The Congressman who will be most influential in fixing Social Security and tax reform is now on a crusade to remedy all of the nation's retirement-related challenges. At press time, industry observers in Washington and across the nation were awaiting a proposal from Rep. Bill Thomas (R-California), chairman of the House Ways and Means Committee, that's expected to include Social Security reform and enhanced retirement savings incentives.
Thomas's proposal "will be a starting point" as to the direction Congress should take in reforming Social Security and addressing the retirement savings issue, says Bill DeReuter, assistant director of government relations at the Financial Planning Association. Among Thomas's retirement savings enhancements will likely be increased contribution limits in IRAs and 401(k)s, DeReuter says, which is Thomas's way of "softening the impact" of benefit cuts that higher-income folks would likely face under Social Security reform using private accounts. Thomas's bill will also likely include a provision calling for automatic enrollment in companies' 401(k) plans, unless an employeechooses to opt out.
"Some form" of private accounts will likely be proposed in Thomas's bill, DeReuter says, despite the fact that Democrats remain unwilling to negotiate any Social Security fix that includes private accounts. It's unclear if Thomas's bill will provide a method to fix Social Security's solvency problem, like the suggestion put forth by Robert Pozen, chairman of MFS Investment Management, which calls for using private accounts along with "progressive indexing" of benefits. Under Pozen's proposal--which President George Bush has cited in at least one recent speech--high wage earners' benefits will be based on the consumer price index (CPI), middle-income workers will have a "blended rate" between wages and CPI, and lower-income workers will continue to have their benefits tied to changes in wage rates. "I think you'll see a bill in the House on Social Security that may well pass on a party-line vote this year," DeReuter says.
GROW Accounts and LTC
Such a bill may include the Growing Real Ownership for Workers (GROW) Accounts that were introduced in June by Rep. Jim McCrery (R-Louisiana), chairman of the House Ways and Means Subcommittee on Social Security. Under the proposal the Social Security surplus would be devoted to GROW Accounts, which would be invested in guaranteed, marketable Treasury securities. Upon retirement, the money in the GROW accounts will be used to help pay workers' Social Security benefits.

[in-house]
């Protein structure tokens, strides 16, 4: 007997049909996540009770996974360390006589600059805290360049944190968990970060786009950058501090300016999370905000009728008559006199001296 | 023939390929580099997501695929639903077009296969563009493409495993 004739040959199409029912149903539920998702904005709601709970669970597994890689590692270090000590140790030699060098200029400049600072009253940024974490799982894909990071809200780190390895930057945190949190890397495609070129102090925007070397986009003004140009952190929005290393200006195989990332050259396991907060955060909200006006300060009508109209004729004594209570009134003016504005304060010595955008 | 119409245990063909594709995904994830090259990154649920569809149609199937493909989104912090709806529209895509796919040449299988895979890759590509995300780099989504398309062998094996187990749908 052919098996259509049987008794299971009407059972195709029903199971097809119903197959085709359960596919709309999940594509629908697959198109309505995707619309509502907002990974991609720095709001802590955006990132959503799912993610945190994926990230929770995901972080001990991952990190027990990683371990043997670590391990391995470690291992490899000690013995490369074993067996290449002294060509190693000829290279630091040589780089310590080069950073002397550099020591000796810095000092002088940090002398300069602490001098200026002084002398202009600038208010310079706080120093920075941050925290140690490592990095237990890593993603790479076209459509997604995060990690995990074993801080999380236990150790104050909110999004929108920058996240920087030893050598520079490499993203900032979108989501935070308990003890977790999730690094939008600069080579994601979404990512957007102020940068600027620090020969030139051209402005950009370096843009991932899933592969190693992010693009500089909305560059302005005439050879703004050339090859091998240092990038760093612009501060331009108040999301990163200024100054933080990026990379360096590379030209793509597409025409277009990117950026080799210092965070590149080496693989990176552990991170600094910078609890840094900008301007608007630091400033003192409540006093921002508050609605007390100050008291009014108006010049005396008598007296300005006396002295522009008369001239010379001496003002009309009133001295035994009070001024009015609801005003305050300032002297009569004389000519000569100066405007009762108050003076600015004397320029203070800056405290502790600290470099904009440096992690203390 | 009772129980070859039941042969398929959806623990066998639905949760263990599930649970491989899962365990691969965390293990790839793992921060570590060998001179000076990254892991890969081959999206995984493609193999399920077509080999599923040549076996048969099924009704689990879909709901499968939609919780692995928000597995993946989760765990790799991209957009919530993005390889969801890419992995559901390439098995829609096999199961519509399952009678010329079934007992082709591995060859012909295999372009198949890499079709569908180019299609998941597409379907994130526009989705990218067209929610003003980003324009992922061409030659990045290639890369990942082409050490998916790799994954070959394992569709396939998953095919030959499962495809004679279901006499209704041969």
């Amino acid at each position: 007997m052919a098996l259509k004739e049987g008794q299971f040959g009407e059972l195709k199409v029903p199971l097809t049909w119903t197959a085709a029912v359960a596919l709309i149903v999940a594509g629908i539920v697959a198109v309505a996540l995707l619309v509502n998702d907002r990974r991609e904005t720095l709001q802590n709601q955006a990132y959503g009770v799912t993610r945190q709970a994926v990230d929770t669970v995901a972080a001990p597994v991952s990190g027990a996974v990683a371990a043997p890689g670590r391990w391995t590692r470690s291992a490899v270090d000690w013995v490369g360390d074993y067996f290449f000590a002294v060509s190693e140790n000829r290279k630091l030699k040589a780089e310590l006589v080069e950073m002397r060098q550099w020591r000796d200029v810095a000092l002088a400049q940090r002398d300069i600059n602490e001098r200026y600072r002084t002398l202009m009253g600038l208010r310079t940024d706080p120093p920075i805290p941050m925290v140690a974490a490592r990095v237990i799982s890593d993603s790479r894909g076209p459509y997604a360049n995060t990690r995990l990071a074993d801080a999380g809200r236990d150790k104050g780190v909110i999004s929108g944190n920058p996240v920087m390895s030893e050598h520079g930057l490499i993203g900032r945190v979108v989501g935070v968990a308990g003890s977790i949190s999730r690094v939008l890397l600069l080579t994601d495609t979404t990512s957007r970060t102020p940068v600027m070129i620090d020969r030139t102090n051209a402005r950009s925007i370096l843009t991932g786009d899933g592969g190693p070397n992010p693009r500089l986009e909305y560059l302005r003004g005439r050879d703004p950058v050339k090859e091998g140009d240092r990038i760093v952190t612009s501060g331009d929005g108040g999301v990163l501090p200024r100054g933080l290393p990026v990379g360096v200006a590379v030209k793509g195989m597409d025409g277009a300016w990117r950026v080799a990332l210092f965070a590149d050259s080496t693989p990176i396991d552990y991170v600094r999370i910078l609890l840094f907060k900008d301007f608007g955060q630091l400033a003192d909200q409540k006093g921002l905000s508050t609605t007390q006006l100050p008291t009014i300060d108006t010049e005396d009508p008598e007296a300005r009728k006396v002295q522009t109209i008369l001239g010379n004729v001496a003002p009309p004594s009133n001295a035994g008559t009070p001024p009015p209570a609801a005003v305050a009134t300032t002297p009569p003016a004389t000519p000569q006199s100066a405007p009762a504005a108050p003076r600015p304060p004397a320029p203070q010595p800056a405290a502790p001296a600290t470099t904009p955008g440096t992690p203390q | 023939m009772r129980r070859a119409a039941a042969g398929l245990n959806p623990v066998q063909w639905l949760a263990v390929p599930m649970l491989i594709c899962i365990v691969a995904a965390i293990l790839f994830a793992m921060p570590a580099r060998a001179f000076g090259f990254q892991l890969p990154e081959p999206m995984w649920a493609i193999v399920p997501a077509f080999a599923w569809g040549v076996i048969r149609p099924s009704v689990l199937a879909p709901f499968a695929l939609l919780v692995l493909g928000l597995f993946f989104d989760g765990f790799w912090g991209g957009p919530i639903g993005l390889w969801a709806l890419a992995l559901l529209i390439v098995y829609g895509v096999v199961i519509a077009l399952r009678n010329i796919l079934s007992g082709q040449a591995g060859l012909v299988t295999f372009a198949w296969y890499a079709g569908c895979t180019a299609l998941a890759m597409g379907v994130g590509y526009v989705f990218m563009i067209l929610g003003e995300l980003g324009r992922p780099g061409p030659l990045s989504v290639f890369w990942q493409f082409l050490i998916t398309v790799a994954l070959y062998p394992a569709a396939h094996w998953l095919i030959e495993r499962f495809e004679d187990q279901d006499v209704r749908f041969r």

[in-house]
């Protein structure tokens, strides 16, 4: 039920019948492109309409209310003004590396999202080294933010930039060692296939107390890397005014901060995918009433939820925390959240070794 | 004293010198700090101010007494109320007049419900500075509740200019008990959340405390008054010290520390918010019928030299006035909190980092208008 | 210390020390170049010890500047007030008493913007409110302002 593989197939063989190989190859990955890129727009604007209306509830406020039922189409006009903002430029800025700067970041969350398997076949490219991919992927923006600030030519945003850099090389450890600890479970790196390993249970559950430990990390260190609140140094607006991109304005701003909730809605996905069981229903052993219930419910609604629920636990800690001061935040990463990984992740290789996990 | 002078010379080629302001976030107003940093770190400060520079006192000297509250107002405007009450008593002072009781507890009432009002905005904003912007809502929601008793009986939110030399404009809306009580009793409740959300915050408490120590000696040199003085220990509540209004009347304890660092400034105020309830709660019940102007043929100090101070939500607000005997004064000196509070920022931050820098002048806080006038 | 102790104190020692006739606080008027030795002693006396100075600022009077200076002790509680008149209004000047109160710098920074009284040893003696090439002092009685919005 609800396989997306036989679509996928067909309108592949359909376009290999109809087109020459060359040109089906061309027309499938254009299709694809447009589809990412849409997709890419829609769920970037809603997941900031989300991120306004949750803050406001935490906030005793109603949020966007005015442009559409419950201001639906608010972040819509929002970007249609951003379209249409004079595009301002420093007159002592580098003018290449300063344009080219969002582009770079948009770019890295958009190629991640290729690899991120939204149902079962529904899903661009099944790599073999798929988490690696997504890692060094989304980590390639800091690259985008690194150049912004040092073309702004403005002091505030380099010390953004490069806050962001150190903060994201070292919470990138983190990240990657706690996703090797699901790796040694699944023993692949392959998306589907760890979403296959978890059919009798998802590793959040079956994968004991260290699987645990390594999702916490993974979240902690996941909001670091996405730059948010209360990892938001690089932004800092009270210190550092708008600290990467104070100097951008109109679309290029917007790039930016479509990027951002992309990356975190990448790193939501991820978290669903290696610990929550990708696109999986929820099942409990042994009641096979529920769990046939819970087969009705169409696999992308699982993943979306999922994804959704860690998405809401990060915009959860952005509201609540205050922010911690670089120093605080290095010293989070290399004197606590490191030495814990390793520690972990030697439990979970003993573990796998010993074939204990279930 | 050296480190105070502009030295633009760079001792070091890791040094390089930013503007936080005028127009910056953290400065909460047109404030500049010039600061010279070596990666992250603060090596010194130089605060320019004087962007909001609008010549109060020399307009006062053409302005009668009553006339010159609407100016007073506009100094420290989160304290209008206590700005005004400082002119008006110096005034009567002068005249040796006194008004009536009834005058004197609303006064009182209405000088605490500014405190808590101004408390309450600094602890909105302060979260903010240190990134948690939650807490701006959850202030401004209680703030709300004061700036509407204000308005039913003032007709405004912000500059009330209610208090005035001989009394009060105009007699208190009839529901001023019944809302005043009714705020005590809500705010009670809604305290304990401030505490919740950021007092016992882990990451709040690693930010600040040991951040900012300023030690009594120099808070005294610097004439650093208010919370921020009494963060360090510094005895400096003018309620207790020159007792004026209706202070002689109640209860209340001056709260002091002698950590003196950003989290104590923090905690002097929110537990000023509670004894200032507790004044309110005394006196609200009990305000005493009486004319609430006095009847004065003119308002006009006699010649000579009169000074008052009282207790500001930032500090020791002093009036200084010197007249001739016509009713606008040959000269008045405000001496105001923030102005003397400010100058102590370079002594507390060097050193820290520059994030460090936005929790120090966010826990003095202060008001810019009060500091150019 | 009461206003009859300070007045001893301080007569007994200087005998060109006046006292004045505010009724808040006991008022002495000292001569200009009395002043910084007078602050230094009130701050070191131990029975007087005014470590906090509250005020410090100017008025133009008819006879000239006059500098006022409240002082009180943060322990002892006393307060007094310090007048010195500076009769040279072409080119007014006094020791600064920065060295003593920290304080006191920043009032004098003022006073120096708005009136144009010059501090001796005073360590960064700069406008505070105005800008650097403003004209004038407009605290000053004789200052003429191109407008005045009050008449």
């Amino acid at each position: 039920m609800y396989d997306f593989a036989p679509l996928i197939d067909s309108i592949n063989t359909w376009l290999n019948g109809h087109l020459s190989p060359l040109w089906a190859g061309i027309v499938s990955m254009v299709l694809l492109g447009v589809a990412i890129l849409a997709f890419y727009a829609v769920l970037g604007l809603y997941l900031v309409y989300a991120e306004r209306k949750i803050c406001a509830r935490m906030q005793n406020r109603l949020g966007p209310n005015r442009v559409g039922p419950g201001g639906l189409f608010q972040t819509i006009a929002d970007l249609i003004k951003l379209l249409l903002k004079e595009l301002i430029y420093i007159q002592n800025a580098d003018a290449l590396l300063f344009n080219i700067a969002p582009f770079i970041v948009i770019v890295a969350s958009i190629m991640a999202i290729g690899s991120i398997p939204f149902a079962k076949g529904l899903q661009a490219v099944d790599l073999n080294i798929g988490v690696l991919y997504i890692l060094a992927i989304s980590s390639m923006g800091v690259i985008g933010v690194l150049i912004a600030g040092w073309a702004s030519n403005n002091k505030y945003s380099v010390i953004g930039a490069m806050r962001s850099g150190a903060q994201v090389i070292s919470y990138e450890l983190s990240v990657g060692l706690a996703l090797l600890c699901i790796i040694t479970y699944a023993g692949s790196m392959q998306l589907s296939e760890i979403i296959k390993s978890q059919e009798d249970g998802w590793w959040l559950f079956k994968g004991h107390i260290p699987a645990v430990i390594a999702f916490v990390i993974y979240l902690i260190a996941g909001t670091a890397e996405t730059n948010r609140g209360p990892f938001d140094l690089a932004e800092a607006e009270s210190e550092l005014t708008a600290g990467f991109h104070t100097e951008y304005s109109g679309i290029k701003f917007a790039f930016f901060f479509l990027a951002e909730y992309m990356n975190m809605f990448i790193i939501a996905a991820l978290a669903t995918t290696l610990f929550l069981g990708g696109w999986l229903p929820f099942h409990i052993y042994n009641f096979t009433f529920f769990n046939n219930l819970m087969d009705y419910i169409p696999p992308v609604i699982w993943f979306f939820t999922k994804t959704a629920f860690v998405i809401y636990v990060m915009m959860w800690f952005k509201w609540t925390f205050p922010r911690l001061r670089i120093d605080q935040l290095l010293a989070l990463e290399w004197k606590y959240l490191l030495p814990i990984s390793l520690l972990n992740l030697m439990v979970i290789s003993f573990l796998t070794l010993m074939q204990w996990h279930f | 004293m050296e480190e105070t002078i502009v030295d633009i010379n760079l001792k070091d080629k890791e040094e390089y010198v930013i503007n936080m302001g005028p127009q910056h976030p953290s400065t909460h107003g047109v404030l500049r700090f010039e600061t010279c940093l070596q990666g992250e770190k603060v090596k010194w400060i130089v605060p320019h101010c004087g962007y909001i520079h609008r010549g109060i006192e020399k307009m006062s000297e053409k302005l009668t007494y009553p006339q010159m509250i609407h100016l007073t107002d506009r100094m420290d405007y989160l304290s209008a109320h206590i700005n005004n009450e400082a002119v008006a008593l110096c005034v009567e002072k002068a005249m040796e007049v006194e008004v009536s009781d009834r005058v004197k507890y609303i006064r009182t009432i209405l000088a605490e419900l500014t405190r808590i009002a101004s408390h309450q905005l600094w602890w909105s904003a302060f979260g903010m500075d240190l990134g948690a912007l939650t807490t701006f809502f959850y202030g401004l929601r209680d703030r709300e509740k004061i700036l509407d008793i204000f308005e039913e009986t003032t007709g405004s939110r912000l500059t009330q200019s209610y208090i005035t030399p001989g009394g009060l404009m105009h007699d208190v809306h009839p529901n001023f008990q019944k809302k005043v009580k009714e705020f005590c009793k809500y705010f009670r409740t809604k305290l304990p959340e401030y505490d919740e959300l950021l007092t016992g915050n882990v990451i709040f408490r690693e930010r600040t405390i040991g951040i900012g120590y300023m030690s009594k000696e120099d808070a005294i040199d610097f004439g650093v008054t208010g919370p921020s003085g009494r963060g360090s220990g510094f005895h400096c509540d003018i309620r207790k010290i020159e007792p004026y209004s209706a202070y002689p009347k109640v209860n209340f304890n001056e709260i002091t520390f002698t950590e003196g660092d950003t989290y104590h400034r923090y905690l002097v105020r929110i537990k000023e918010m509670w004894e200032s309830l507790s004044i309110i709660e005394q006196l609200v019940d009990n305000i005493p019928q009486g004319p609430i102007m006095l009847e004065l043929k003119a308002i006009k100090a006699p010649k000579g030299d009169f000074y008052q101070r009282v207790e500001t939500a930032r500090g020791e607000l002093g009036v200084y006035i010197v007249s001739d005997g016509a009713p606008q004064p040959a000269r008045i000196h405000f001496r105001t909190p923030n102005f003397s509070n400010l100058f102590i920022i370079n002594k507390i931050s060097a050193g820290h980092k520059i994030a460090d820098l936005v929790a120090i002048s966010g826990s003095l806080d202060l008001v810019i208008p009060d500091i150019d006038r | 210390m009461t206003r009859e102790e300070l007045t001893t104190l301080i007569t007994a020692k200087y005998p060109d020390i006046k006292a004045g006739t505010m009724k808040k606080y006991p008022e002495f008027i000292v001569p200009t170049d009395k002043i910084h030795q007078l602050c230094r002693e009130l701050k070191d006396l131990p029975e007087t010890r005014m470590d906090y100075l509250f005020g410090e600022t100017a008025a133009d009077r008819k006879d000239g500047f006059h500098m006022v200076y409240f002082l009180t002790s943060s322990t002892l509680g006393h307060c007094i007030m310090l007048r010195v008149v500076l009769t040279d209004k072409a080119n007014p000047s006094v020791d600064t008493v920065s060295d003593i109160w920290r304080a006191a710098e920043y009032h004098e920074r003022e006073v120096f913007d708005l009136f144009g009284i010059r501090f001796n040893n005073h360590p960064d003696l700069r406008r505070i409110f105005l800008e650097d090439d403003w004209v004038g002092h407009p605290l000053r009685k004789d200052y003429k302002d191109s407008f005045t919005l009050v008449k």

Ann Cammack, an attorney with Sutherland, Asbill & Brennan in Washington, told attendees at a recent regulatory affairs conference held by the National Association for Variable Annuities (NAVA), that Thomas is interested in taking a look at the "whole spectrum of retirement issues," including long-term care policy. She said he's asked the insurance industry to consider developing innovative products that help meet investors' retirement planning needs. "Thomas wants companies to think outside of the box," Cammack said. President Bush's proposed retirement planning accounts--Lifetime Savings Accounts (LSAs), Retirement Savings Accounts (RSAs), and Employee Retirement Savings Accounts (ERSAs)--are unpopular in the insurance and annuity industries because, for one thing, LSAs would compete with deferred annuities, Cammack told attendees. Senator Craig Thomas (R-Wyoming) and Rep. Sam Johnson (R-Texas) introduced legislation in April called the "SAVE Initiative," which called for the adoption of all three of Bush's savings accounts.
Other members of Congress have recently introduced legislation that promotes annuities as long-term retirement vehicles. In February, Rep. Nancy Johnson (R-Connecticut) introduced the Retirement Security for Life Act of 2005 (H.R. 819), which proposes that investors would not have to pay taxes on the first $20,000 that they receive through annuity payments. DeReuter of FPA says he expects Thomas's bill to include favorable tax treatment "toward annuities or annuitized payments," as well as maybe even scheduled payments from a 401(k) plan.
On June 9, Rep. John Boehner (R-Ohio), chairman of the House Education & the Workforce Committee, introduced his much-anticipated Pension Protection Act of 2005 (H.R. 2830), which updates outmoded pension laws and seeks to shore up the Pension Benefit Guarantee Corp's deficit. Boehner is drafting separate legislation to address cash balance pension plans. Another bill introduced by Boehner on June 9, the Pension Preservation and Portability Act of 2005 (H.R. 2831), would allow, among other things, investment advisors to provide advice to participants in defined contribution plans. DeReuter expects Boehner's Pension Protection Act to be attached to the legislative package that Thomas's Ways and Means Committee introduces to address Social Security and retirement issues.
The Pension Protection Act replaces the corporate bond interest rate that's due to expire at the end of the year, and establishes a modified yield curve that provides a permanent interest rate for employers to use to calculate their pension contributions. Boehner's bill also increases the contributions that employers must make to their pension plans to $30 from $19 per employee. In addition, Boehner's proposal would "soften" the Administration's proposal in that it gives pension funds seven years to "get back into balance" if the fund is 80% underfunded, DeReuter says. Senator Mike Enzi (R-Wyoming), chairman of the Committee on Health, Education, Labor, and Pensions, is expected to release soon a similar pension reform proposal to Boehner's.
Washington Bureau Chief Melanie Waddell can be reached at firstname.lastname@example.org.